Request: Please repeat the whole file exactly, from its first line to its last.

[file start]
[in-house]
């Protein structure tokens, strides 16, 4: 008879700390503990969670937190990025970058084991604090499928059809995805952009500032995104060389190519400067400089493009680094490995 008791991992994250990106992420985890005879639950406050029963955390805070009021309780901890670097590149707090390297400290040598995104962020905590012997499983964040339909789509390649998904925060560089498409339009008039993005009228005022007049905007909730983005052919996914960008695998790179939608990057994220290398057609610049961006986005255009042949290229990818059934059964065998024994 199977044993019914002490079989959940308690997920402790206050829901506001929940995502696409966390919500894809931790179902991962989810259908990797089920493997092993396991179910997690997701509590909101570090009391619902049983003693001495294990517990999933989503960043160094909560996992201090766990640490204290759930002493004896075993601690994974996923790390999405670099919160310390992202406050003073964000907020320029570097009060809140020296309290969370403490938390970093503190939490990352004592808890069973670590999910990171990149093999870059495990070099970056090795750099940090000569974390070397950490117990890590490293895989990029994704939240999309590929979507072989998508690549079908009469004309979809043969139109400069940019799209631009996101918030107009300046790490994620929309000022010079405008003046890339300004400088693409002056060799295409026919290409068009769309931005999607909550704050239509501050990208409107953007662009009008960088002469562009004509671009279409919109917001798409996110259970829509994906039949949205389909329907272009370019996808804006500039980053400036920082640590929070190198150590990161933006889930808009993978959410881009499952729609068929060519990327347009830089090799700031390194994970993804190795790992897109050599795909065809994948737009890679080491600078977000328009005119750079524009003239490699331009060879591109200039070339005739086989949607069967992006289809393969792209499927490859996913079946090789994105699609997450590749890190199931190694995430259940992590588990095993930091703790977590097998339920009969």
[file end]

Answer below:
[in-house]
């Protein structure tokens, strides 16, 4: 008879700390503990969670937190990025970058084991604090499928059809995805952009500032995104060389190519400067400089493009680094490995 008791991992994250990106992420985890005879639950406050029963955390805070009021309780901890670097590149707090390297400290040598995104962020905590012997499983964040339909789509390649998904925060560089498409339009008039993005009228005022007049905007909730983005052919996914960008695998790179939608990057994220290398057609610049961006986005255009042949290229990818059934059964065998024994 199977044993019914002490079989959940308690997920402790206050829901506001929940995502696409966390919500894809931790179902991962989810259908990797089920493997092993396991179910997690997701509590909101570090009391619902049983003693001495294990517990999933989503960043160094909560996992201090766990640490204290759930002493004896075993601690994974996923790390999405670099919160310390992202406050003073964000907020320029570097009060809140020296309290969370403490938390970093503190939490990352004592808890069973670590999910990171990149093999870059495990070099970056090795750099940090000569974390070397950490117990890590490293895989990029994704939240999309590929979507072989998508690549079908009469004309979809043969139109400069940019799209631009996101918030107009300046790490994620929309000022010079405008003046890339300004400088693409002056060799295409026919290409068009769309931005999607909550704050239509501050990208409107953007662009009008960088002469562009004509671009279409919109917001798409996110259970829509994906039949949205389909329907272009370019996808804006500039980053400036920082640590929070190198150590990161933006889930808009993978959410881009499952729609068929060519990327347009830089090799700031390194994970993804190795790992897109050599795909065809994948737009890679080491600078977000328009005119750079524009003239490699331009060879591109200039070339005739086989949607069967992006289809393969792209499927490859996913079946090789994105699609997450590749890190199931190694995430259940992590588990095993930091703790977590097998339920009969």